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My mom has early dementia. She has been living with me over a year now. When she came to live with us, her leg and forehead was all scratched up. After her being with us she is showing signs of OCD and self abuse by scratching her nose and forehead to the point of bringing blood. I have taken her to a dermatologist and there is no reason for the scratching. We have used multiple creams over the counter and prescription. I have spoken to 3 different physicians that have seen her and I can not get any help. The best I can do is cover the spots with band aids and she will still scratch those areas even with the band aids on her nose. I have shown her what she is doing and all I get is "I did that, I don't know that I am doing that." How can she know she is bring blood to wear it is a puddle on her pillow. She will scratch at night time and she disturbs my sleep because I can hear her. Background info I am a Special Education teacher and I have tried positive behavior and other ideas and nothing is working! I am always telling her to stop. I don't want to take her out in public because I don't want people to think I am abusing her or not taking care of her. I have her to wear the band aids out in public because if they are off she will get it bleeding. Yes, I keep her finger nails down to the numbs and it still does not work. I have put gloves on her at night nothing. Please help this is driving me nuts! I hope someone else has dealt with this type of behavior.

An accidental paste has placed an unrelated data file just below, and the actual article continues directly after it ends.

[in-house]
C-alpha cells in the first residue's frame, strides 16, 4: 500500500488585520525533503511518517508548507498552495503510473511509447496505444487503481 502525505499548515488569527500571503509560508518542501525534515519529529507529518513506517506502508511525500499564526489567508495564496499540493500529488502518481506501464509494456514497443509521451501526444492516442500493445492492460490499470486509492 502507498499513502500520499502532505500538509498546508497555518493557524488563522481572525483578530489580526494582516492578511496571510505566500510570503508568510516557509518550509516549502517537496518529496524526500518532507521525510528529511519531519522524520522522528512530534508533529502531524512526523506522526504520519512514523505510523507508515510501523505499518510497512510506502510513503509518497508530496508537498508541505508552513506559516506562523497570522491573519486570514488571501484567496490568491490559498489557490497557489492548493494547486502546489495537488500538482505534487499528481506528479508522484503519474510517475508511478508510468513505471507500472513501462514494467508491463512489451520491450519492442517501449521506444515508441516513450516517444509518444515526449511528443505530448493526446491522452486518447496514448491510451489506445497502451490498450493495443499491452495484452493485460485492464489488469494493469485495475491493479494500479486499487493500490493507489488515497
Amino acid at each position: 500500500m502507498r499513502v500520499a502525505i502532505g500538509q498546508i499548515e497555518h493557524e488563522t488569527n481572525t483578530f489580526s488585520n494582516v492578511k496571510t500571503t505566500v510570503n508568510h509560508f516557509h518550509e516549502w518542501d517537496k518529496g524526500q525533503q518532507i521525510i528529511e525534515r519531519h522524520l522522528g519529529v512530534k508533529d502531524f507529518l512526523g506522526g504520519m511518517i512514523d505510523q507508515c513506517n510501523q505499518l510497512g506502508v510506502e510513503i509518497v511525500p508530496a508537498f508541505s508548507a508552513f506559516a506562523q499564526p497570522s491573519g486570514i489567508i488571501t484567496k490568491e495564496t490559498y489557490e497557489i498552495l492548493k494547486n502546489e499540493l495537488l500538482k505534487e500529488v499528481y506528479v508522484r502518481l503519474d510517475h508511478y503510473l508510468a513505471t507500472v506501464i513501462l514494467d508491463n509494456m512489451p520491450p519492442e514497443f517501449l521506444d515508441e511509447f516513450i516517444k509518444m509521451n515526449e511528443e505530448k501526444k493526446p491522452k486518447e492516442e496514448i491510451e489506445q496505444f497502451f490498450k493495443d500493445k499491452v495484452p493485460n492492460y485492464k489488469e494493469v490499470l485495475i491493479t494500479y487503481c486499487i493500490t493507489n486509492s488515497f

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It is called excoriation disorder, as well as other names.
Here is an article on this forum:
"Compulsive Skin Picking in the Elderly".
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Oh yes-
that is a dementia thing
-try to cut and file nails
apply antibiotic cream
-bandaids
yes it’s awful to go out w bandaids on face but they help a bit w a barrier
-I don’t know what else
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I have had an ongoing battle with this picking disorder with my DH Aunt, 93 with dementia. 
She started this several years ago. First on her arms, then her face, then the rim of her ears. One particularly bad place on top of her nose made her doctor think it might be skin cancer. It wasn’t. We tried salves and allergy meds. Covered the places with little round bandaids that she would then peel off. We would try to catch her and discourage her. Once I showed her in a mirror what she was doing to her face. She started crying and said “I don’t want to do that to myself”. I decided then not to mention it again. I would overhear her tell her HH nurse that she knew she shouldn’t do it. I felt she couldn’t help it and anything I said would make her feel worse. 
Then my cousin shared how she had started giving her mom CBD oil. Her mom has Parkinson’s and has been placed on hospice. She was no longer verbal, walked with the Parkinson’s shuffle and had the Parkinson’s mask. My cousin decided to try CBD oil herself and then gave it to her mom. The changes were amazing. Her mom began to speak. Would say she needed to go to the bathroom. Started walking normally, would smile. She was always a very pleasant, well loved person and everyone was so happy to have her “back”. Since I was having back pain, I decided to start taking the oil. It helped me (right away) so I decided to give it to my DH aunt. I did not even think about the picking. I was giving it to her to see if it would affect her anxiety, memory. or her incontinence. To see if it could be a therapeutic remedy for her. Then one day I realized that I hadn’t seen any current scabs or sores.